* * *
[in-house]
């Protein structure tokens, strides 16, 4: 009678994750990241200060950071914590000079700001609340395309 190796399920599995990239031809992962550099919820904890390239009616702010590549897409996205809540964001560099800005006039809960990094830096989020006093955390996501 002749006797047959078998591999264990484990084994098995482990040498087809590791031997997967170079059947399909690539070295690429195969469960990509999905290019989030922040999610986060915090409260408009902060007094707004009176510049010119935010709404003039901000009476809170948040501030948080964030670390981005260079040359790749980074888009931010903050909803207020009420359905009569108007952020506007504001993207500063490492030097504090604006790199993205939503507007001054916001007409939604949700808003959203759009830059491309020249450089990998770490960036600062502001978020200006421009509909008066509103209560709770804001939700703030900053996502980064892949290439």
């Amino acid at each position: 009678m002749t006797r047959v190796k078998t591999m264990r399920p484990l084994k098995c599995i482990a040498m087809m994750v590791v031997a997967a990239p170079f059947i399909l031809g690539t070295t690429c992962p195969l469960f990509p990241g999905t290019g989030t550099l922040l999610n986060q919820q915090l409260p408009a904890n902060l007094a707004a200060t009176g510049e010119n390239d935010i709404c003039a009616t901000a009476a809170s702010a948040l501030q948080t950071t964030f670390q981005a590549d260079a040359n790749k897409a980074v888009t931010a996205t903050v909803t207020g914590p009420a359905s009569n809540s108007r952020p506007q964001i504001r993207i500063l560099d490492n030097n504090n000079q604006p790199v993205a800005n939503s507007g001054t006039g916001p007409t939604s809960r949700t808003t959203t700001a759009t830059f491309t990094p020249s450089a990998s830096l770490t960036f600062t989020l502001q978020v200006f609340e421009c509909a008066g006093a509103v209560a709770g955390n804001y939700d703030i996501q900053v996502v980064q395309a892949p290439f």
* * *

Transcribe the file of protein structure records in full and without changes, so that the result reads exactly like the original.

[in-house]
């Protein structure tokens, strides 16, 4: 009678994750990241200060950071914590000079700001609340395309 190796399920599995990239031809992962550099919820904890390239009616702010590549897409996205809540964001560099800005006039809960990094830096989020006093955390996501 002749006797047959078998591999264990484990084994098995482990040498087809590791031997997967170079059947399909690539070295690429195969469960990509999905290019989030922040999610986060915090409260408009902060007094707004009176510049010119935010709404003039901000009476809170948040501030948080964030670390981005260079040359790749980074888009931010903050909803207020009420359905009569108007952020506007504001993207500063490492030097504090604006790199993205939503507007001054916001007409939604949700808003959203759009830059491309020249450089990998770490960036600062502001978020200006421009509909008066509103209560709770804001939700703030900053996502980064892949290439």
């Amino acid at each position: 009678m002749t006797r047959v190796k078998t591999m264990r399920p484990l084994k098995c599995i482990a040498m087809m994750v590791v031997a997967a990239p170079f059947i399909l031809g690539t070295t690429c992962p195969l469960f990509p990241g999905t290019g989030t550099l922040l999610n986060q919820q915090l409260p408009a904890n902060l007094a707004a200060t009176g510049e010119n390239d935010i709404c003039a009616t901000a009476a809170s702010a948040l501030q948080t950071t964030f670390q981005a590549d260079a040359n790749k897409a980074v888009t931010a996205t903050v909803t207020g914590p009420a359905s009569n809540s108007r952020p506007q964001i504001r993207i500063l560099d490492n030097n504090n000079q604006p790199v993205a800005n939503s507007g001054t006039g916001p007409t939604s809960r949700t808003t959203t700001a759009t830059f491309t990094p020249s450089a990998s830096l770490t960036f600062t989020l502001q978020v200006f609340e421009c509909a008066g006093a509103v209560a709770g955390n804001y939700d703030i996501q900053v996502v980064q395309a892949p290439f």